“Kid Rock’s limo got stuck on a rickshaw”: the best stories from Crobar, Soho’s infamous rock and roll boozer

A new documentary remembers London's premier metal drinking den – and tries to resurrect it

Since 2001, Soho’s infamous Crobar has been a byword for rock ’n’ roll debauchery and midnight mayhem. London’s foremost metal bar, like many other pubs across the UK, the proudly pokey side-street boozer was hit hard by COVID, closing its doors for good last summer. But all is not lost; a crowdfunding campaign – including a new documentary, Crobar: Music When The Lights Go Out – aims to bring it back to life when the dust has settled.

We spoke to owner Richard Thomas to hear some of his most outlandish tales from two decades of Jägerbombs, blaring Black Sabbath on the jukebox and the scariest staircase in central London.

Dave Grohl gets turfed


Dave Grohl’s been a Crobar fan since the start. On one of his earliest visits after Foo Fighters‘ show at the nearby LA2 venue, he ended up being thrown out by Richard after drunkenly setting off the fire alarm three times. “I had no idea who he was at the time,” remembers the owner. “He was just one of many drunken people running around the building.” Since then, Richard and Dave have become good mates, with Dave always stopping by the Crobar when he’s in town. He even got Richard to rebuild the Crobar backstage – jukebox and all – at Wembley Stadium for the Foos shows there in 2008. “I’ve been told many, many times it was the best aftershow party ever.”

Lemmy’s brief encounter

When it comes to metal bars, a visit from Lemmy is akin to the Pope coming round to bless your local church. Yet the Motörhead main man didn’t stick around when he popped into the Crobar for a Jack and Coke. “He walked in and looked and me and said: ‘For fuck’s sake Rich, you still haven’t got a fruit machine,” and went to the Montagu Pyke, the bloody Wetherspoons down the road!” laughs Richard.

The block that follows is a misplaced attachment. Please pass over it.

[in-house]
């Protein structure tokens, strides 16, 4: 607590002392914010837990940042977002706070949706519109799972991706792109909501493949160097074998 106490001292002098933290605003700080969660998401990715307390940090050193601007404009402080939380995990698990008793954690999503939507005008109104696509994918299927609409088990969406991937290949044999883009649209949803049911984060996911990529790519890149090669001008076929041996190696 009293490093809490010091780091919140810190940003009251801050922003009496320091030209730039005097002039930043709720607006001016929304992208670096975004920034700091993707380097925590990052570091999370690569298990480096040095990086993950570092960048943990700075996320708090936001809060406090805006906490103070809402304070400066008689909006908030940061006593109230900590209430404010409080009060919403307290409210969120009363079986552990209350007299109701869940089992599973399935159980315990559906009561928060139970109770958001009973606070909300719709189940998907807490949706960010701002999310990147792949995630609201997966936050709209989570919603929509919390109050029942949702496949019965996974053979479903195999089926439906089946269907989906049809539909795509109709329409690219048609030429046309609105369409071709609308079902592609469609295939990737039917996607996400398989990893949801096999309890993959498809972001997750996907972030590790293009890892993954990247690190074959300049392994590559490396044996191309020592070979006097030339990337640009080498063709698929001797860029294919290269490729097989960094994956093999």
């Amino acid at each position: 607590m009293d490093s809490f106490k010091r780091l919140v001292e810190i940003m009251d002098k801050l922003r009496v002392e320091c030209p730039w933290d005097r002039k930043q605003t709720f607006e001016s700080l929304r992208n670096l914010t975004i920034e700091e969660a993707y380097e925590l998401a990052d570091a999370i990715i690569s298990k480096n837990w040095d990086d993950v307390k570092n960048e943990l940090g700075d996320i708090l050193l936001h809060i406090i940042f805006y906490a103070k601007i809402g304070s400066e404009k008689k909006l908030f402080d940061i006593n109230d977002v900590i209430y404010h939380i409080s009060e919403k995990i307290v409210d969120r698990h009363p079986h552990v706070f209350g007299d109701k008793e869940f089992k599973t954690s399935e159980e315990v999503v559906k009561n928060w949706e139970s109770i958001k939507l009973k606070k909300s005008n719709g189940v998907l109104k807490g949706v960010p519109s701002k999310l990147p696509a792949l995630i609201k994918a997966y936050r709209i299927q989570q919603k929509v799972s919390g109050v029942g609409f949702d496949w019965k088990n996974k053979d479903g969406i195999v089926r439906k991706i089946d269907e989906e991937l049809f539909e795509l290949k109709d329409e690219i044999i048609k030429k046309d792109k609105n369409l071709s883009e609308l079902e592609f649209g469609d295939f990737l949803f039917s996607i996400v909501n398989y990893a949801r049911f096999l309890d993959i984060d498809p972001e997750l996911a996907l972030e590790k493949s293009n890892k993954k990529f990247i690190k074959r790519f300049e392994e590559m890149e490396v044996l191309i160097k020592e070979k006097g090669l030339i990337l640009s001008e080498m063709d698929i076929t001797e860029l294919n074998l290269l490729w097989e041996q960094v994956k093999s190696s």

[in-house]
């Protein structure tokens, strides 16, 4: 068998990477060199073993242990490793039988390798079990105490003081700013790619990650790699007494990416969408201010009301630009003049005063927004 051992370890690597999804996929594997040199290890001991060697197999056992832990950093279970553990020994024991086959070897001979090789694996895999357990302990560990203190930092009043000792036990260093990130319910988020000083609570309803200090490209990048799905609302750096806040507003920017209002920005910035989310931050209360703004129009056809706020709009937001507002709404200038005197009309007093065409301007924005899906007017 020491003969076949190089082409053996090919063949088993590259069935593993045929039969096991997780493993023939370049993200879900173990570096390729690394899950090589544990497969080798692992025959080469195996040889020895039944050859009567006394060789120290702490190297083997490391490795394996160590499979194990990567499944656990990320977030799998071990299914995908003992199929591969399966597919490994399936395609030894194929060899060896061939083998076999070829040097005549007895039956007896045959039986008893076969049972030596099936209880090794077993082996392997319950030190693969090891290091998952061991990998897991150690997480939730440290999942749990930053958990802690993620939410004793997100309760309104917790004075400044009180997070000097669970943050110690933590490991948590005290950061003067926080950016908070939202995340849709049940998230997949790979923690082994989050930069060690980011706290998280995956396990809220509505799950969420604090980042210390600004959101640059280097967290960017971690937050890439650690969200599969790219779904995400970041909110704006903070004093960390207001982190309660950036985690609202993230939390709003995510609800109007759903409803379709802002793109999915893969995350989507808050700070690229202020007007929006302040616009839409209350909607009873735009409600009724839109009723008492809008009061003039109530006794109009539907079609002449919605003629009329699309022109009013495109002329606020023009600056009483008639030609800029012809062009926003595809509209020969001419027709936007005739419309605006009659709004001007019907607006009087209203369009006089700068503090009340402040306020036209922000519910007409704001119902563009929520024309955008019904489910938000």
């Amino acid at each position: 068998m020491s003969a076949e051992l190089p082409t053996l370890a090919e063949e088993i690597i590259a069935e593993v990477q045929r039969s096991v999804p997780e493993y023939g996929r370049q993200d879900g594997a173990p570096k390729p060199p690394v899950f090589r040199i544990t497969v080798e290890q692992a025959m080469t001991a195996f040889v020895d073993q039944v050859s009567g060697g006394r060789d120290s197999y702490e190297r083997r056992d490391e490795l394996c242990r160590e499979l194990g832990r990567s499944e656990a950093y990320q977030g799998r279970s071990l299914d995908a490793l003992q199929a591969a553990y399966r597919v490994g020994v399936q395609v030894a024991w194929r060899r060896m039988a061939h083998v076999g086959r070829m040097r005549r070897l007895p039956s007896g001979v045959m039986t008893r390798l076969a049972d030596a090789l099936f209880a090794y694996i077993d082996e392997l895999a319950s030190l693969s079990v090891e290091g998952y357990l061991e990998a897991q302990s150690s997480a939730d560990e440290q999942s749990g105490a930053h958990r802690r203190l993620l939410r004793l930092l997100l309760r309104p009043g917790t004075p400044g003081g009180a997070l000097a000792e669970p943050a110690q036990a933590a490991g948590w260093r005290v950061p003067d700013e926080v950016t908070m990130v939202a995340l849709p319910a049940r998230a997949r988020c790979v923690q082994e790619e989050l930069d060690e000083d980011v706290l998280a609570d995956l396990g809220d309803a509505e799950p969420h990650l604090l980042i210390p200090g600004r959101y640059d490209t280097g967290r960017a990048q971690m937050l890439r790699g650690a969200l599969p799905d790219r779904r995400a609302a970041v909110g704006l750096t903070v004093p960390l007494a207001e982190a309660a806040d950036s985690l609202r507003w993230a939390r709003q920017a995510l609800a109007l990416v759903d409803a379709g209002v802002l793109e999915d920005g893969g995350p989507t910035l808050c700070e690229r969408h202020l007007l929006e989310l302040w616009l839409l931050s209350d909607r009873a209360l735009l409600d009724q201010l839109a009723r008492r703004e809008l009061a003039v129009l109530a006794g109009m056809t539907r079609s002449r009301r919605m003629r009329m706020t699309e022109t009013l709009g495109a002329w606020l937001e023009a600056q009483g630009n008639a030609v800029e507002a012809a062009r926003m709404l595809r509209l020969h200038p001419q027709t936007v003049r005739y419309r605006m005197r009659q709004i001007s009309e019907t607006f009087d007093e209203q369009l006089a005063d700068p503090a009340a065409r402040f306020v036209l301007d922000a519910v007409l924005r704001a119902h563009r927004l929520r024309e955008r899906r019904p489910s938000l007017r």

Kid Rock’s stretch Hummer disaster

When Kid Rock turned up to the Crobar accompanied by Elton John’s husband David Furnish and a gaggle of ladies, his driver evidently was expecting a swankier nightspot – or at least a bigger one. Despite being situated down a narrow alleyway, the entourage pulled up in a huge stretch Hummer. “It took him about 20 minutes and a 300-point turn to get his limo into Manette Street,” remembers Richard. “The limo driver by then was hysterical. He decided he had to reverse back onto Charing Cross Road, but some bloke had parked his rickshaw right behind him. He reversed over that and the rickshaw got [stuck] underneath the back of the limo. Then, for the next 20 minutes, the limo driver and the guy who owned the rickshaw were alternately trying to pull this thing out from underneath the [Hummer] while hitting the crap out of each other.”

Bieber does it for the Brits

In 2016, Justin Bieber made headlines when he stopped by the Crobar after the Brit Awards. “We had no idea they were coming down,” says Richard. “The first I knew about it was when I saw all these lights flashing outside the window and wondered why the paparazzi were taking pictures of my doormen. Of course, it was a room full of rock fans so nobody really clicked who he was until pretty much when he left. He had a drink and looked a bit deflated, possibly because he expected people to recognise him and they didn’t!”

Lady Gaga’s end-of-tour bash


When it comes to pop royalty, Lady Gaga was slightly more committed to the Crobar experience than Bieber. After one of her early London shows, she and her crew took over the bar for a rowdy end-of-tour party. “She was always lovely, really friendly and down to earth and then she became huge,” explains Richard. “She’s been back about three times since then. The last time we saw her was when her show with Tony Bennett at the Royal Albert Hall got cancelled because he wasn’t well. In terms of publicity it was a stroke of genius, because rather than all the papers saying, ‘Lady Gaga show cancelled’ it was about how she was out and about in Soho having a lovely time.”

From drag to Danzig

The Crobar has long been a counter-cultural hotspot. A working bar since 1963, before it became a haven for metallers the world over, it was owned by Irish drag queen Danny LaRue. “It was called LaRue’s,” explains Richard, “and they used to do all sorts of drag and cabaret.” A hint of LaRue’s could even be found in the modern-day Crobar. “We’d get all sorts coming in,” says Richard. “On an average night you’d have a guy in a suit, a bloke covered in Iron Maiden patches and a transvestite all drinking a beer and having a laugh together. It was one of the things I loved about the place. It was a Soho bar and as such, anyone who drank in Soho was welcome.”

‘Crobar: Music When The Lights Go Out’ is streaming on YouTube now. Donate to the Crobar’s crowdfunder here.